Thursday, October 19, 2017

God and Science (2 of 3)

Something from Nothing

The Jews did not know God because they philosophised about Him, but rather because they had entered into a relationship with the One who had made a friend with Abraham and the patriarchs, Moses and the prophets. His ways had been made known in salvation and judgement; and this required from them faithfulness and love, repentance and hope. The expression of this relationship was a personal and existential knowledge of the Creator, utterly transcendent to anything created—literally the Uncreated One. This transcendent Being they came to know as above and beyond infinity, space, time, created reality itself, was so sacred that even his Name could not be spoken. Later in Israel’s history, and particularly after the emergence of the Wisdom writings in the post-Exilic environment of Hellenism, the people of God began to reflect more thoroughly on the presuppositions and implications of their faith in an utterly transcendent Creator. There is then a marked progression and refinement in understanding for example between Genesis, which only considers creation from the starting point of pre-formed matter (1:2), and 2 Maccabees 7:28, which follows the received faith to its logical conclusion, namely that the Cosmos was made out of nothing (ex nihilo) or rather, more properly, out of that which had no being.

The implications of the ex nihilo doctrine are radical when contrasted with the confusion of nature and God which is often characteristic of pagan and polytheist faiths. For example, the world does not exist eternally but, as St Augustine emphasised, both space and time were created with matter and energy, making the terms “before creation” and “after creation” meaningless. So, there is creation “before” time (a singular Big Bang or multiple primordial creations) and creation in time as the one Cosmos or the Multiverse evolves. Before-time creation is possible in so far as God in His essence utterly transcends anything He creates. In-time creation is possible because God embeds Himself in the Cosmos from the outset by His energies. (I shall explain further this classic Orthodox distinction between the essence and energies of God in the next theological section: “God is both Creator and Trinity” but for now let us return to consider ex nihilo from the non-theistic perspective).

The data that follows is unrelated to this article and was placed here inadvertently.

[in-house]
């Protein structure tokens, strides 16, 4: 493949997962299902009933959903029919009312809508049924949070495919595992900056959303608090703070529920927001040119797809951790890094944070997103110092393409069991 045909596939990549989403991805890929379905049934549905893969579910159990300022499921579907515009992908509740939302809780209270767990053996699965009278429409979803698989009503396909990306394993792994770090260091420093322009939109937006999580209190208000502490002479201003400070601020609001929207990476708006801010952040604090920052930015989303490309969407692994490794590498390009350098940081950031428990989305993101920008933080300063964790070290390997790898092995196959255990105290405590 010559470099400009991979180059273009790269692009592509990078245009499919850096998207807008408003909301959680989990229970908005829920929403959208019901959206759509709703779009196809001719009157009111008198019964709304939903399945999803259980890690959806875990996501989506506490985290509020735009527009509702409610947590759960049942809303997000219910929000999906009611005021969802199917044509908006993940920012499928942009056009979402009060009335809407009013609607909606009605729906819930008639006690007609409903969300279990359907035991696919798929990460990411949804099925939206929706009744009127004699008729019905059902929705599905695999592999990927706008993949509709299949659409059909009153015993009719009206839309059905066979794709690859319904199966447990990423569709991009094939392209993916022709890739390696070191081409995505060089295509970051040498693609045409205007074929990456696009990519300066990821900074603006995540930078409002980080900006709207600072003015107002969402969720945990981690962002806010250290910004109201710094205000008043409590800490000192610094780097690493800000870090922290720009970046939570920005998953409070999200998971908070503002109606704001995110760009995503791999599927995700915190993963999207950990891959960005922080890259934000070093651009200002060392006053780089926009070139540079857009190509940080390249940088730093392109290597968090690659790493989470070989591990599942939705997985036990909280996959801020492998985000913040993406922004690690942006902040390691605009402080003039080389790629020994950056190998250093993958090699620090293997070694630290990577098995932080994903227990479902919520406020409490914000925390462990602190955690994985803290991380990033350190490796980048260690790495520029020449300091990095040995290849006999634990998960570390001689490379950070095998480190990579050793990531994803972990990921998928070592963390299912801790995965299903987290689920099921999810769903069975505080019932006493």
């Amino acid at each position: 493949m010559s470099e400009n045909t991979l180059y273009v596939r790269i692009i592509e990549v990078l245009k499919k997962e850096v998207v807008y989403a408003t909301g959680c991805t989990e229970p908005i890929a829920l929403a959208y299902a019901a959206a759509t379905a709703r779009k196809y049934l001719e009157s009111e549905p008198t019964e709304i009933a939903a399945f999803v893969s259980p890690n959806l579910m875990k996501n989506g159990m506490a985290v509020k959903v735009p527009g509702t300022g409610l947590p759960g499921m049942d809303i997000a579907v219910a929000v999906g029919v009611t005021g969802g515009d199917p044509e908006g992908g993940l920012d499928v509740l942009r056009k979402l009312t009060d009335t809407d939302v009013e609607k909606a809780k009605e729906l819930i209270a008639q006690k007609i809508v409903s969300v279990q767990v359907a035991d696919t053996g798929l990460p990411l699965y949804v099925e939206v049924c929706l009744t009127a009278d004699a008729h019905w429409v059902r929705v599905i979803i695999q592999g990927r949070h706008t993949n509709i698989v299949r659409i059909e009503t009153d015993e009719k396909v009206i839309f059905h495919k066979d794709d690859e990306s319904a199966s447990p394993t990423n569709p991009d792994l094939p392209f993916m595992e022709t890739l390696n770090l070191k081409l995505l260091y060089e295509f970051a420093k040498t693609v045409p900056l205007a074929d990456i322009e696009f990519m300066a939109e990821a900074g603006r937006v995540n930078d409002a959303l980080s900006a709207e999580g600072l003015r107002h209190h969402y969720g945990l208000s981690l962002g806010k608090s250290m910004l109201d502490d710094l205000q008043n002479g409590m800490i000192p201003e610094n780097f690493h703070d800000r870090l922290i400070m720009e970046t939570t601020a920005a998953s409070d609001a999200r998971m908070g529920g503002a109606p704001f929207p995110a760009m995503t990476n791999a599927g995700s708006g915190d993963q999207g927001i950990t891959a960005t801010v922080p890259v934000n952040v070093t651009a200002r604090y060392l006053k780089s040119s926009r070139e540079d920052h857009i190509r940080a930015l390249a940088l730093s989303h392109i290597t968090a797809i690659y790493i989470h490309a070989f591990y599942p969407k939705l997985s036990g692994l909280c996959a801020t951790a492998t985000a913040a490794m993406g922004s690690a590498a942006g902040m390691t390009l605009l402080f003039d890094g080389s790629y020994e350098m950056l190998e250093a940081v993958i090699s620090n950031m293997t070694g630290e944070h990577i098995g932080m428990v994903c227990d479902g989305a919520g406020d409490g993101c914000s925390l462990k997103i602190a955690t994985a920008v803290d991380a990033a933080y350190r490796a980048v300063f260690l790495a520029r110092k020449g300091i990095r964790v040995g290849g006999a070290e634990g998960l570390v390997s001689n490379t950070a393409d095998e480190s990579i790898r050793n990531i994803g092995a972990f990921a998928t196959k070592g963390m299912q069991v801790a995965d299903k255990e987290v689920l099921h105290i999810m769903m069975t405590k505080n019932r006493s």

The atheistic scientific approach denies a priori the existence of anything other than the Cosmos, (or in the “Many Worlds” hypothesis, the Multiverse), in this case, God. Under this view, creation makes itself, there being no extrinsic or for that matter intrinsic divine agent to bring it into being. However, such spontaneous creation is never actually explained in such theories without some sort of precursor. Two favoured current theories either involve a quantum irregularity in the substrate vacuum which super-inflated like a bubble in a boiling pan of milk or the collision of two higher dimensional sheets or branes which triggered the Big Bang in the energy of their collision. None of this solves the puzzle as to why there should be a bubbling quantum foam or a system of colliding branes in the first place. The precursor may be necessary and true, but whatever “it” is, it is not nothing or non-being. The search for a First Cause or an Origin only ceases if a beginning is considered unnecessary, and then one is stuck with the brute fact of an eternal, infinitely regressive universe.

Whether or not the Universe is eternal still ignores the favourite old elephant in the corner. This is his question: – “Why is there something rather than nothing?” Science is not equipped to answer “why” questions such as this, whereas such unfathomable existential issues are “food and drink” to the philosopher and the theologian. The hubris of an all-inclusive positivism for atheist scientists enables them to claim scientifically that no such theological answers can exist in principle. That is to step beyond the boundary of empirical science itself into belief, in this case the belief we call “unbelief.” It must be recognised that there are questions and answers in life that do not submit to the scientific method because they deal with references that are by definition not measurable. Measuring my heartbeat alone will not reveal whether or not I am in love.